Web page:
Citing downward earnings revisions and bearish signals gleaned from options markets, Head of Global Asset Allocation, Ashwin Alankar expresses concern that the recent rally in risk assets ignores potential headwinds facing the US economy due to lower consumption.

  Key Takeaways

  • Similar to 2008, when markets rallied on policy intervention, recent stock gains appear to overlook the real harm caused to the U.S. economy, especially to the consumer.
  • Forward-looking metrics such as earnings revisions and options prices, on the other hand, sound a more cautious tone both for the economy and stock prices.
  • We believe higher unemployment, increased savings, lower consumption and altered consumer behavior may weigh on corporate prospects over the near- to mid-term.


The unprecedented pace of the financial market collapse and ensuing recovery has left investors questioning where the intrinsic value of risk assets really lies. While progress has been made in combating the COVID-19 pandemic and authorities have provided massive support for the economy and financial markets, we still cannot look at the pronounced rise in the S&P 500® Index since its March nadir and deduce that only sunny days are ahead.

Rather, to determine whether the recovery in asset prices is sustainable or is largely driven by transient factors, we need to apply other perspectives: what does history tell us about such rebounds? What hints do forward-looking indicators provide? And what are the conditions in the underlying economy that, ultimately, should dictate the value of equities and other asset classes.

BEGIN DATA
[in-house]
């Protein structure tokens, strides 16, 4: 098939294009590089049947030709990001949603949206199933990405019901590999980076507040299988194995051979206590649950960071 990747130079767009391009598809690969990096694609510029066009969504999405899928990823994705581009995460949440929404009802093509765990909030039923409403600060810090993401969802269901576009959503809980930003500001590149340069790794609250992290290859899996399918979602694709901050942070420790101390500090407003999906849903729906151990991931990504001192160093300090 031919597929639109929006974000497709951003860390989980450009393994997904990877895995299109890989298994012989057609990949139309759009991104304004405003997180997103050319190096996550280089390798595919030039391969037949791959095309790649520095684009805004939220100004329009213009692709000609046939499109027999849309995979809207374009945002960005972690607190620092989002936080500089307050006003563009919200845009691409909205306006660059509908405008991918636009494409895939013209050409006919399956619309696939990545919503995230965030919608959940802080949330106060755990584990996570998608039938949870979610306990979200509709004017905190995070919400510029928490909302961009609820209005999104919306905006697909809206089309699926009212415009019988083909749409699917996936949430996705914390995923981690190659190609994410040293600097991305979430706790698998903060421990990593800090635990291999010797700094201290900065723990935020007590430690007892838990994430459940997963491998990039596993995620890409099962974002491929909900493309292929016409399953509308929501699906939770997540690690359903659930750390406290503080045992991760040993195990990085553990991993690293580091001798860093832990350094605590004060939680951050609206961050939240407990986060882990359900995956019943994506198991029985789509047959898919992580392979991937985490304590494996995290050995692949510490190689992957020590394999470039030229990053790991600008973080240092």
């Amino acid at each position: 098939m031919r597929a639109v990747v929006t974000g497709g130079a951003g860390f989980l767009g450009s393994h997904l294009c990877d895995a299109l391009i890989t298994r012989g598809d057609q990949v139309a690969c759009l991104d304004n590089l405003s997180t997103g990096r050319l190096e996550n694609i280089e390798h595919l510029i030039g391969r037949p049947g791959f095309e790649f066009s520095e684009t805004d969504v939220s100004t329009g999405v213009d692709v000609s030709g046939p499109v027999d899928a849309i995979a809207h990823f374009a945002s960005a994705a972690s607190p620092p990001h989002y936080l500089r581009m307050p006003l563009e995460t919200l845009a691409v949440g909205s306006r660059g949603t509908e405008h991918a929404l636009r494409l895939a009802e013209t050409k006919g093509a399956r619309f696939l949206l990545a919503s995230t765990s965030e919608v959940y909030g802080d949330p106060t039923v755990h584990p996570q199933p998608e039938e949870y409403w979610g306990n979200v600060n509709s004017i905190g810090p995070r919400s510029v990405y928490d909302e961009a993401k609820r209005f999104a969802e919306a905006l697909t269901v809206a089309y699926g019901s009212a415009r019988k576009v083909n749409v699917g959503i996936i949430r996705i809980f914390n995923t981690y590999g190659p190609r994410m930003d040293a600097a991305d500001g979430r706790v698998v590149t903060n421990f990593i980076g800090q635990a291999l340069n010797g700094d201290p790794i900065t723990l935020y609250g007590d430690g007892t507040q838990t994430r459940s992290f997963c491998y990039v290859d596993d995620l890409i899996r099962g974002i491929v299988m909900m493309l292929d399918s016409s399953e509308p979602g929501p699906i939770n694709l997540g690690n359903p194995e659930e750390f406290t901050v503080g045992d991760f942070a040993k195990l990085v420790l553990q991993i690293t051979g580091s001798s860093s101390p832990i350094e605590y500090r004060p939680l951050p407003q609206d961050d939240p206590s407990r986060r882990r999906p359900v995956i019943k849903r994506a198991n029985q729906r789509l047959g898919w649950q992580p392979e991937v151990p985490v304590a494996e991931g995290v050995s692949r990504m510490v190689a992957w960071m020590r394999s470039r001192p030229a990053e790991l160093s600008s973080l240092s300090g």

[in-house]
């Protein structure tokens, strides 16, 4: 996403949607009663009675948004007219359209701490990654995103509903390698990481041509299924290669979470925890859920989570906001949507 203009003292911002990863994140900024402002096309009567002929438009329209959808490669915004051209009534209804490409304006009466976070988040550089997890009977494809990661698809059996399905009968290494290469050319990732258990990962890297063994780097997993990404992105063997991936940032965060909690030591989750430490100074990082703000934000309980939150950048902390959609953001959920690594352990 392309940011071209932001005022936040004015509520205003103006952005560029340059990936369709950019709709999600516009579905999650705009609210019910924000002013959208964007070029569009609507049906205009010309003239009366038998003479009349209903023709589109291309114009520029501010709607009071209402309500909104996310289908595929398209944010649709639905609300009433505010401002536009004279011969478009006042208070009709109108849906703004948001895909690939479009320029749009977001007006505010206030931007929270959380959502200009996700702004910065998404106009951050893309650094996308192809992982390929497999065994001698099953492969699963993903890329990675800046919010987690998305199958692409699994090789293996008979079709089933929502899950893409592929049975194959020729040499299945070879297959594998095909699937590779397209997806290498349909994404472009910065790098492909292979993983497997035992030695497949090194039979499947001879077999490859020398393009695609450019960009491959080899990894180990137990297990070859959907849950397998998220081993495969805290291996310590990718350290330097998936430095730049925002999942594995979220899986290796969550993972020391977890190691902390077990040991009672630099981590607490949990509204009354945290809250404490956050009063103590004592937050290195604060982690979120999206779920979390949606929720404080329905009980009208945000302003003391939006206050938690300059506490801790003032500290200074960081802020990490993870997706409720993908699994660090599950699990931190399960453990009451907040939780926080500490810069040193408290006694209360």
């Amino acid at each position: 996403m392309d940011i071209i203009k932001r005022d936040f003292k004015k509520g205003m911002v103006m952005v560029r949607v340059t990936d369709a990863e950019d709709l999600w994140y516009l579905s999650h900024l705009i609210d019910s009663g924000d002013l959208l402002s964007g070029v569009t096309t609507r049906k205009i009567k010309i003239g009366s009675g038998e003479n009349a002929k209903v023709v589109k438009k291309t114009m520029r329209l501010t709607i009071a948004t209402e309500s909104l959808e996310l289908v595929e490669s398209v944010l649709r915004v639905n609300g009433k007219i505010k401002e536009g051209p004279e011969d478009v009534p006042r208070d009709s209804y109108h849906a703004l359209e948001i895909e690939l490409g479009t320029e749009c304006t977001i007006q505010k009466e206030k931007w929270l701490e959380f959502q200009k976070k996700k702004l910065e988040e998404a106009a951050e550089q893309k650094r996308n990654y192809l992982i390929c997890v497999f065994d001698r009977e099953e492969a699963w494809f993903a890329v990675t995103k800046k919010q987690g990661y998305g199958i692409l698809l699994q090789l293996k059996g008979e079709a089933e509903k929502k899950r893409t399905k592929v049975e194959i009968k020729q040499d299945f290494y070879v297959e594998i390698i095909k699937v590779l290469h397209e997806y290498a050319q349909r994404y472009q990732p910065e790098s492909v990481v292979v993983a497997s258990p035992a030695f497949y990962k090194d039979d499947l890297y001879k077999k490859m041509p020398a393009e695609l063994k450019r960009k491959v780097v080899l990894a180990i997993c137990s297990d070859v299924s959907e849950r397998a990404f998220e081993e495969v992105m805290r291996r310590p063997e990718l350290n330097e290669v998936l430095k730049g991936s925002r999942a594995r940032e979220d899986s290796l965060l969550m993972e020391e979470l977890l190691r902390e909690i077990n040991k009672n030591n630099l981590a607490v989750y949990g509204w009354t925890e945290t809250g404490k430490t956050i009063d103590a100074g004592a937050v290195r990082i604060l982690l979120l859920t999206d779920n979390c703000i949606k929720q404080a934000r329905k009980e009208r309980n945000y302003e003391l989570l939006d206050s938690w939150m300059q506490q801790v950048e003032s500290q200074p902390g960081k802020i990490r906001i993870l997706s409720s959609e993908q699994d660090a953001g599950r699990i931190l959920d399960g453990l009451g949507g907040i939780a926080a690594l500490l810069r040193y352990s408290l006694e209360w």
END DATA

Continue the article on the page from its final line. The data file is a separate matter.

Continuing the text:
When viewed through these lenses, the early-spring rally, in our view, appears tenuous.

Parallels to 2008

Short-lived bounces in stock prices even while markets establish new lows are not unheard of (see Exhibit 1). In late 2008, equities rallied in response to the US Federal Reserve’s (Fed) first round of quantitative easing and other programs aimed at supporting the economy. While investors welcomed these moves, it can be argued that some took their eye off the ball and did not fully grasp the harm being wrought on the real economy. Other parts of the market, however, tend to be relatively reliable forward indicators. At that time, two of these – corporate earnings revisions and options prices – continued to signal caution. Alas, as the magnitude of the housing crisis became apparent, the equities rally proved ephemeral and the market plunged to new lows in  March 2019.

Exhibit 1: The S&P 500 rally in late 2008 proved short-lived


Source: Bloomberg, S&P 500 Index data from 30 June 2008 to 30 June 2009. Past performance is not a guide to future performance.

What is next?

What do earnings revisions and options markets tell us now? Much like in 2008, they sound a more cautious tone than what is reflected in equity prices. Analysts’ earnings expectations can be powerful signals as they reflect the view of the experts who most closely follow individual companies and sectors. Since the beginning of the year, full-year 2020 earnings have been revised downward at a pace faster than during the depths of 2008 as analysts account for the near-shuttering of the global economy. It can be argued that the pandemic is a one-off crisis – implying it might be isolated to this year – but for the following year (in this case 2021) earnings revisions for major indices have been just as torrid as what was registered in 2008. This sends a dire message that the impact of the virus could have much longer-lasting consequences for the economy and corporate prospects.

Analyst consensus earnings revisions from 1 September 2008, preceding the Lehman bankruptcy, and from 1 March 2020, just before the global spread of the COVID-19 pandemic show the comparative impact of these recent crises (Exhibit 2).